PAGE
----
Wellington partners Seoul

19 July 2016

The capitals of New Zealand and the Republic of Korea have been brought closer together with the signing of a ‘Friendly City’ partnership.

Signing ceremony.
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Wellington Mayor Celia Wade-Brown and the Mayor of Seoul Park Won-soon signed the agreement at a ceremony at the Seoul City Hall overnight.

Building upon the warm relations between Wellington and Seoul, the agreement seeks to develop and promote a wide range of economic, cultural, tourism, educational, creative industries and technology.

“The signing of this Friendly City agreement connects Wellington and Seoul on a city level, building on the strong relationship between our countries,” says Mayor Wade-Brown.

“This Friendly City agreement will provide local Wellington businesses with greater access to Korean markets and networks and further promote Wellington as an attractive education, film and tourism destination to Korea.

“It will also increase the sharing of information on common urban issues and new technology and establish Seoul as a strategic cultural and economic partner, and increase film co-productions, technology-sector and cultural exchanges.

“There is potential for a partnership between Wellington’s Collider Tech Hub and the Seoul Centre for Creative Economy and Innovation. I was impressed by Mayor Park’s commitment to a human-centred transport paradigm,” says Mayor Wade-Brown.

Cr Jo Coughlan, who chairs the Economic Growth and Arts committee, says the agreement will enhance business opportunities with the Asian economic powerhouse, particularly in the film and television sector.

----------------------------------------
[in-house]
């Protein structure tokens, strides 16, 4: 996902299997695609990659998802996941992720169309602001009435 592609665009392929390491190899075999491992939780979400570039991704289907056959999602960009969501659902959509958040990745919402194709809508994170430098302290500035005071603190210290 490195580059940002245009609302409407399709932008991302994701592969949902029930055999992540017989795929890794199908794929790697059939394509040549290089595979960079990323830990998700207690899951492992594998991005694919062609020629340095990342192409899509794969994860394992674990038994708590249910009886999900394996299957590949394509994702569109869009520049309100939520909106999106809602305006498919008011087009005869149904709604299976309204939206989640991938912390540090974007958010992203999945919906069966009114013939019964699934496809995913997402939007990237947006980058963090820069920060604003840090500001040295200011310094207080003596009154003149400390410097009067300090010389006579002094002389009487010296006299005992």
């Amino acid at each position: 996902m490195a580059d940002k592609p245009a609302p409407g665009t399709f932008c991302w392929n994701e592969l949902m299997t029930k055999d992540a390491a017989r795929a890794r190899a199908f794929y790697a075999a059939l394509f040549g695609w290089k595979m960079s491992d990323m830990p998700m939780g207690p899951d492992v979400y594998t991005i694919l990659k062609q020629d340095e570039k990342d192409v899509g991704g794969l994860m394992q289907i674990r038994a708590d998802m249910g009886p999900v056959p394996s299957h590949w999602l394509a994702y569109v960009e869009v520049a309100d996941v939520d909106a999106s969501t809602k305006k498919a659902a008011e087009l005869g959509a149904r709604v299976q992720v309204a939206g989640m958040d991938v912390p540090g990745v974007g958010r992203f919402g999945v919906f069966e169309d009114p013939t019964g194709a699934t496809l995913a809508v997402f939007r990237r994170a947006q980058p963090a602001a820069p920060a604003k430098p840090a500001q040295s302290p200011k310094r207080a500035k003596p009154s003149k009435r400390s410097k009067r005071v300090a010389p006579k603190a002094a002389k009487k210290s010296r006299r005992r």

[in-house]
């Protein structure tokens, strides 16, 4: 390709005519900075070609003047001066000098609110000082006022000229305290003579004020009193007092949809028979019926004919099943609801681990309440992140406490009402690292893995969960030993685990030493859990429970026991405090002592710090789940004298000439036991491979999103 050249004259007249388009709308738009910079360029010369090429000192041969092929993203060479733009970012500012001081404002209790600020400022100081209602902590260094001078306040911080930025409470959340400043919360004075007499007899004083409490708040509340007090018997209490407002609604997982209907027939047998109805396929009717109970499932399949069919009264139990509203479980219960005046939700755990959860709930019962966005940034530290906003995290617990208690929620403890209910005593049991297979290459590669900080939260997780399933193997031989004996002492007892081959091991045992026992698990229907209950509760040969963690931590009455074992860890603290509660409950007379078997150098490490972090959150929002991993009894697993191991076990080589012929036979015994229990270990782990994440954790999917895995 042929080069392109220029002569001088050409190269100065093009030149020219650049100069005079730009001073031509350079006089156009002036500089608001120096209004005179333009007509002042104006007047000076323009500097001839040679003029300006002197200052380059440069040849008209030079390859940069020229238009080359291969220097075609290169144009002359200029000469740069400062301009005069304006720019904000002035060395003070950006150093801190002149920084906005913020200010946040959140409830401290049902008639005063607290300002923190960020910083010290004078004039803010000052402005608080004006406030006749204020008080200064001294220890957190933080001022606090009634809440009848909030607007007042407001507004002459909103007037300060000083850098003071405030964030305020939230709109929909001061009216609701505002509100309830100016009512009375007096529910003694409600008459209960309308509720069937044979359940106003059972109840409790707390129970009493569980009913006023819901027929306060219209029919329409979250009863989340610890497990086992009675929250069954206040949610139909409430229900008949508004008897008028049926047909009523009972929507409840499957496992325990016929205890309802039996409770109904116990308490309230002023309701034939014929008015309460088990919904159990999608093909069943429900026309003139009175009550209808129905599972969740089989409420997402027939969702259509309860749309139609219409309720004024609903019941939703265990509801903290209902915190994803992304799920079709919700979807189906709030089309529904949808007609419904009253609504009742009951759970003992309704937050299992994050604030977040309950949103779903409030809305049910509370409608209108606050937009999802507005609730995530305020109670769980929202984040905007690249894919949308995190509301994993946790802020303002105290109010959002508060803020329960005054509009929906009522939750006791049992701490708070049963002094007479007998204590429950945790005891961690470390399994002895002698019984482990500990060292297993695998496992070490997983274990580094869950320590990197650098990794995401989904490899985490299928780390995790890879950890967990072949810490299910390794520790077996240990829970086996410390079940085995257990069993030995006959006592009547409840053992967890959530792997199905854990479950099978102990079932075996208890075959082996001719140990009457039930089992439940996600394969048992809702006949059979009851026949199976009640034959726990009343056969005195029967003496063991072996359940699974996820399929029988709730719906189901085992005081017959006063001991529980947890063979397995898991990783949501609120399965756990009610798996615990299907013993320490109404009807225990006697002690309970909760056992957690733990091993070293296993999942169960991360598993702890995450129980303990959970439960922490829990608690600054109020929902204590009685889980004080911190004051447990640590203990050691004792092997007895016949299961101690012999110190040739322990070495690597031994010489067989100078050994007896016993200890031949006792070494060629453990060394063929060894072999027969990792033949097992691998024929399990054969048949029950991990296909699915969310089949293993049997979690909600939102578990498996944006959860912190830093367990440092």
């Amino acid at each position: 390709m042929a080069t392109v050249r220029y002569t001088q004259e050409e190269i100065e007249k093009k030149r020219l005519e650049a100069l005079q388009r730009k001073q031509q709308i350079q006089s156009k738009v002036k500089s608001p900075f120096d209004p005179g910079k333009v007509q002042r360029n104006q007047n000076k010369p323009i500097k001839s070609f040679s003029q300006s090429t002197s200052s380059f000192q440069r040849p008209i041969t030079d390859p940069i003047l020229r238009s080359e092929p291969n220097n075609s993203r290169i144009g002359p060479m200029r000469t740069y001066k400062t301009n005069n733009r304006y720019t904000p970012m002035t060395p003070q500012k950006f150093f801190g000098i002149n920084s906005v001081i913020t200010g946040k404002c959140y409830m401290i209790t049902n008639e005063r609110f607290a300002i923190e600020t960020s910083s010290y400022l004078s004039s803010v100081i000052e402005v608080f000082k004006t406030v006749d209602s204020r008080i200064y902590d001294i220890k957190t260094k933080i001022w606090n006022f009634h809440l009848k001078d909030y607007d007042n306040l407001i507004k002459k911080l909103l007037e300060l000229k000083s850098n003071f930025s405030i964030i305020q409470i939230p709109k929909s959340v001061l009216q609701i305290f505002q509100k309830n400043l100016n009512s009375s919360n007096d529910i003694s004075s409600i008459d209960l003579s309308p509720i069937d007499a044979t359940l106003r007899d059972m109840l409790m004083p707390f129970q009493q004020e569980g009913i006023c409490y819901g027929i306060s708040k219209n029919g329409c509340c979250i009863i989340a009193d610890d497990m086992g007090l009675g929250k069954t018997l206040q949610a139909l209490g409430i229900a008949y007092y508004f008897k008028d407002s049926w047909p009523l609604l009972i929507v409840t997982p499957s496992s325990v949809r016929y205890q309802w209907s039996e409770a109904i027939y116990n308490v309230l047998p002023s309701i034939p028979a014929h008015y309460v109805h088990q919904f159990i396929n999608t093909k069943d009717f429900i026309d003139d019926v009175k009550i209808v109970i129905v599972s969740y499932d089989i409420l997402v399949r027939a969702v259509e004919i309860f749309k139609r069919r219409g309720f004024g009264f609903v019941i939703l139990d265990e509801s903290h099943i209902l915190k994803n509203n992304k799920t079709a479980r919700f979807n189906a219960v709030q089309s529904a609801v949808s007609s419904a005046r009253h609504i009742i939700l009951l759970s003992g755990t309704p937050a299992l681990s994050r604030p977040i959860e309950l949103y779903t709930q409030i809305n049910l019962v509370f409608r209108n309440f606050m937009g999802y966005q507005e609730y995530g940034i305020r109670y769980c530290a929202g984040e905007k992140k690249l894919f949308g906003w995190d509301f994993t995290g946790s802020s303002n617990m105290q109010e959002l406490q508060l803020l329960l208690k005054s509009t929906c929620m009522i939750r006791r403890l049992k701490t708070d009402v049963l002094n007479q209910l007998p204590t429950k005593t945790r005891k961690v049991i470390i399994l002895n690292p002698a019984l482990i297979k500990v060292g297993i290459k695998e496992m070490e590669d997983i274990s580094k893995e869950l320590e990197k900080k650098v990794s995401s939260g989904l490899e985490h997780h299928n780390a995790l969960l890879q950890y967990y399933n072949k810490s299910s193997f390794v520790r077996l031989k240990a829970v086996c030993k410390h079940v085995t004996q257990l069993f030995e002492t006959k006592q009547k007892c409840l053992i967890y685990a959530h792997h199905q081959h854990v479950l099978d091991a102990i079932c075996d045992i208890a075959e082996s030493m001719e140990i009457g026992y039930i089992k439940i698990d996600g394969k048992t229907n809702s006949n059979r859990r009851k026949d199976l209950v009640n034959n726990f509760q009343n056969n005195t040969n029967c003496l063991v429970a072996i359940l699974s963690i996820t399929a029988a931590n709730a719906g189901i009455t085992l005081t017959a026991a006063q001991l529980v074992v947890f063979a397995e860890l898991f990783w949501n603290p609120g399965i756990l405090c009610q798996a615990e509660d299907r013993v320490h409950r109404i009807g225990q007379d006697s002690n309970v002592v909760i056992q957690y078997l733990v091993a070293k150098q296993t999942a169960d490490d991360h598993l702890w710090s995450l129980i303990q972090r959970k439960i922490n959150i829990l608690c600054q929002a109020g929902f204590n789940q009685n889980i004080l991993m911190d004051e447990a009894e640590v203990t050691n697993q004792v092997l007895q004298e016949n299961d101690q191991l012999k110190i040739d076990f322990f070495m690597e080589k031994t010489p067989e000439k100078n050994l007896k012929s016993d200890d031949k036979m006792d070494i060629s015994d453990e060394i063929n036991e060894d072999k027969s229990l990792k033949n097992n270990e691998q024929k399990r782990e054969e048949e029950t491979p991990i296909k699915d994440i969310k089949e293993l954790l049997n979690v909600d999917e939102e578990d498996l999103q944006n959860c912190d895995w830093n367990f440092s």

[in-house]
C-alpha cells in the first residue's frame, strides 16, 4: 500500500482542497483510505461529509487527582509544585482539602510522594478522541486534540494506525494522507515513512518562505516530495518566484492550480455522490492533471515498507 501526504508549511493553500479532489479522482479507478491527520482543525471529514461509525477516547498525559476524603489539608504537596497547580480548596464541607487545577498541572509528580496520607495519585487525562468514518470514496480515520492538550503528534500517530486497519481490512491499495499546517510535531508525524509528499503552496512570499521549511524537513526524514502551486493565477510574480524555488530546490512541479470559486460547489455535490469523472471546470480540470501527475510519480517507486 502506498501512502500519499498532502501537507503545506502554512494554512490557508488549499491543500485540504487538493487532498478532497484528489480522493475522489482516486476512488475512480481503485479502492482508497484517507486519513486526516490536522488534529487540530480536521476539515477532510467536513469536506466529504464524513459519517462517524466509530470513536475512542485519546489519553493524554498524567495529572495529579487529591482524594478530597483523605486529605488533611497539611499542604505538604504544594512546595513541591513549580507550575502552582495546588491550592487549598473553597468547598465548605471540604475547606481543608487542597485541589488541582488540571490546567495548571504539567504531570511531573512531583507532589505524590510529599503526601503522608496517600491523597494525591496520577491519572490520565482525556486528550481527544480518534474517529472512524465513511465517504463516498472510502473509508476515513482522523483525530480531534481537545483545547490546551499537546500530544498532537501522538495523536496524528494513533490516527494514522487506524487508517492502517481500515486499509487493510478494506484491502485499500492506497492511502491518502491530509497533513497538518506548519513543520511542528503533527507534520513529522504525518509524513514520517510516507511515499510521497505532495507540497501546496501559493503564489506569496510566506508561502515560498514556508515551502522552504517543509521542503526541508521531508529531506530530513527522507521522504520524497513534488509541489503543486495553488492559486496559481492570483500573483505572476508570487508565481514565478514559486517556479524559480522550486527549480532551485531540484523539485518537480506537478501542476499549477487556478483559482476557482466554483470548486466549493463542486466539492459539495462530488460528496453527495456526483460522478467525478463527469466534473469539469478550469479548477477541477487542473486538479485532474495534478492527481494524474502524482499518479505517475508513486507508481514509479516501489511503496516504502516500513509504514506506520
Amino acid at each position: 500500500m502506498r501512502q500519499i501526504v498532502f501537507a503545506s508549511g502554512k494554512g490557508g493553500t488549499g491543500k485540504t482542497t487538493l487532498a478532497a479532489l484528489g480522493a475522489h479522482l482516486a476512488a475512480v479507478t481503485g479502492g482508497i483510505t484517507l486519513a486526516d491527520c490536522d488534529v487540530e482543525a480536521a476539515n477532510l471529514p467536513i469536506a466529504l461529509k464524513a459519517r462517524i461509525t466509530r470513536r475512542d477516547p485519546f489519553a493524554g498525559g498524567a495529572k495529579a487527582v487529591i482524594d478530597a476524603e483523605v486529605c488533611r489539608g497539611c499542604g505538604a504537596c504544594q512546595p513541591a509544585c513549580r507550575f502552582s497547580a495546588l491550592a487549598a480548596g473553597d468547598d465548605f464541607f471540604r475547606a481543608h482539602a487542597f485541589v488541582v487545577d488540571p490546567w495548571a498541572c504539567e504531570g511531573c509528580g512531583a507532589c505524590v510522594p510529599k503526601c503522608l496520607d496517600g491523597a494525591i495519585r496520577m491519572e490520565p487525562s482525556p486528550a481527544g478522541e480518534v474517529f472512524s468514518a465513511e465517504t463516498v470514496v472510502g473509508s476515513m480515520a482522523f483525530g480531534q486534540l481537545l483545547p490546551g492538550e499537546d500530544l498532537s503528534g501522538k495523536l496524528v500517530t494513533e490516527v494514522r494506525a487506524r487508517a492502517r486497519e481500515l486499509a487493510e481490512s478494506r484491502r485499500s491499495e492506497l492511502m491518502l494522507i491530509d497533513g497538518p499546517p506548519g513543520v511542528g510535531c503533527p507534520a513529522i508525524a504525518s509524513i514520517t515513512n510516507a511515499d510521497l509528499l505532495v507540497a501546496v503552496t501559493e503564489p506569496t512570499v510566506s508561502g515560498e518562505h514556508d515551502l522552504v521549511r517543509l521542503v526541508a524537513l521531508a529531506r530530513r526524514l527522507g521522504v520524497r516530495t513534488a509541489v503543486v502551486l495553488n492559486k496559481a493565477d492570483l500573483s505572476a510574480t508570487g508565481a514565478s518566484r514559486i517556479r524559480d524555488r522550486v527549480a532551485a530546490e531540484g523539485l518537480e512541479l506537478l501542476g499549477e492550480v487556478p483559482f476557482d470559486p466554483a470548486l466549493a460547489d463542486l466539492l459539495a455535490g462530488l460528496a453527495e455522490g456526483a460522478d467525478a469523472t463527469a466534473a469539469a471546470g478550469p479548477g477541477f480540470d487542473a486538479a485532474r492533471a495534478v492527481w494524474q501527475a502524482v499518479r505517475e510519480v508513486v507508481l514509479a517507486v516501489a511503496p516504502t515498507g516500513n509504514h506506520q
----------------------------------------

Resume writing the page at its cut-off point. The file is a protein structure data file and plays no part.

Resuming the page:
“Seoul and Wellington share an amazing strength in the entertainment sector,” says Cr Coughlan. “Ninety-five percent of all South Korean film, music and TV productions are produced in Seoul and of course Wellington has produced some of the world’s greatest blockbusters, so it’s an ideal match.”

While visiting Seoul, Mayor Wade-Brown attended a lunch hosted by New Zealand Ambassador Clare Fernley which brought together Korean-based New Zealanders working in the film industry and Korean people working with New Zealand film productions.

The delegation included The Orator producer Catherine Fitzgerald from Blueskin Films, who chairs the New Zealand Film Festival, and entertainment lawyer Michael Stephens who plays an active role in promoting the Wellington Korean Festival and fostering film business links between New Zealand and Korea.

The two capital city mayors discussed cooperation on biodiversity and citizen participation.

The Friendly City agreement formalises a close relationship that has developed between the two capitals over the past decade. Although Wellington’s Korean population is relatively small, at around 1000 people, the Korean Festival is extremely popular and the Wellington Central Library is host to a Korean Corner which promotes Korean literature and culture.

Wellington hosts the biannual Korean Film Festival which showcases the co-productions that are a direct result of the 2008 New Zealand Korea Co-production Agreement for film.

Now in its second year, the Gwangmyeong City Design Competition continues to forge a collaborative, creative relationship between South Korea and New Zealand. With support from WETA Digital and Massey University, the student exchange fosters new and innovative talent in the design industries of both countries.

In October 2015 with the support from the New Zealand Embassy in Korea, Korea hosted the first month-long New Zealand Festival which involved a hangi, a traditional haka and the announcement of the winner of the aforementioned competition.

The festival was attended by Councillor Simon Marsh who signed an MOU promoting further cooperation in the design field.